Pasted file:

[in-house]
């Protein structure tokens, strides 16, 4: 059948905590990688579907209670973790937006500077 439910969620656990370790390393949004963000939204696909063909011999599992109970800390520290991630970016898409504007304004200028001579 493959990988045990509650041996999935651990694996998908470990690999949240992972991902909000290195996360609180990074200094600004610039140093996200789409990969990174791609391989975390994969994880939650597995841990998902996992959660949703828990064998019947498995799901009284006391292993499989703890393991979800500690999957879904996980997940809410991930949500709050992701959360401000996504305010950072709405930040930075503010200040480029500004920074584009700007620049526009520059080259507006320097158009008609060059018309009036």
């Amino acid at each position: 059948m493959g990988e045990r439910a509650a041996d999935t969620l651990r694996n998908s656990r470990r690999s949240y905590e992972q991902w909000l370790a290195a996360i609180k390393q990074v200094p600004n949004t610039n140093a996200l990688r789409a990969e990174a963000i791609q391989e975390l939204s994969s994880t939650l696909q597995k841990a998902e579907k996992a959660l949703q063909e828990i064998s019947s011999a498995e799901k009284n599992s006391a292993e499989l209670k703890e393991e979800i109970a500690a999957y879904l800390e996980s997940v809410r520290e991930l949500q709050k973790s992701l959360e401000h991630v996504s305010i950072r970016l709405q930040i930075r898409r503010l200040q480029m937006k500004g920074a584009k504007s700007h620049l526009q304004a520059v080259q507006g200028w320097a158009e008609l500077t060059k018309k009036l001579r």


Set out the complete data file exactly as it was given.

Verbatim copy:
[in-house]
């Protein structure tokens, strides 16, 4: 059948905590990688579907209670973790937006500077 439910969620656990370790390393949004963000939204696909063909011999599992109970800390520290991630970016898409504007304004200028001579 493959990988045990509650041996999935651990694996998908470990690999949240992972991902909000290195996360609180990074200094600004610039140093996200789409990969990174791609391989975390994969994880939650597995841990998902996992959660949703828990064998019947498995799901009284006391292993499989703890393991979800500690999957879904996980997940809410991930949500709050992701959360401000996504305010950072709405930040930075503010200040480029500004920074584009700007620049526009520059080259507006320097158009008609060059018309009036």
């Amino acid at each position: 059948m493959g990988e045990r439910a509650a041996d999935t969620l651990r694996n998908s656990r470990r690999s949240y905590e992972q991902w909000l370790a290195a996360i609180k390393q990074v200094p600004n949004t610039n140093a996200l990688r789409a990969e990174a963000i791609q391989e975390l939204s994969s994880t939650l696909q597995k841990a998902e579907k996992a959660l949703q063909e828990i064998s019947s011999a498995e799901k009284n599992s006391a292993e499989l209670k703890e393991e979800i109970a500690a999957y879904l800390e996980s997940v809410r520290e991930l949500q709050k973790s992701l959360e401000h991630v996504s305010i950072r970016l709405q930040i930075r898409r503010l200040q480029m937006k500004g920074a584009k504007s700007h620049l526009q304004a520059v080259q507006g200028w320097a158009e008609l500077t060059k018309k009036l001579r």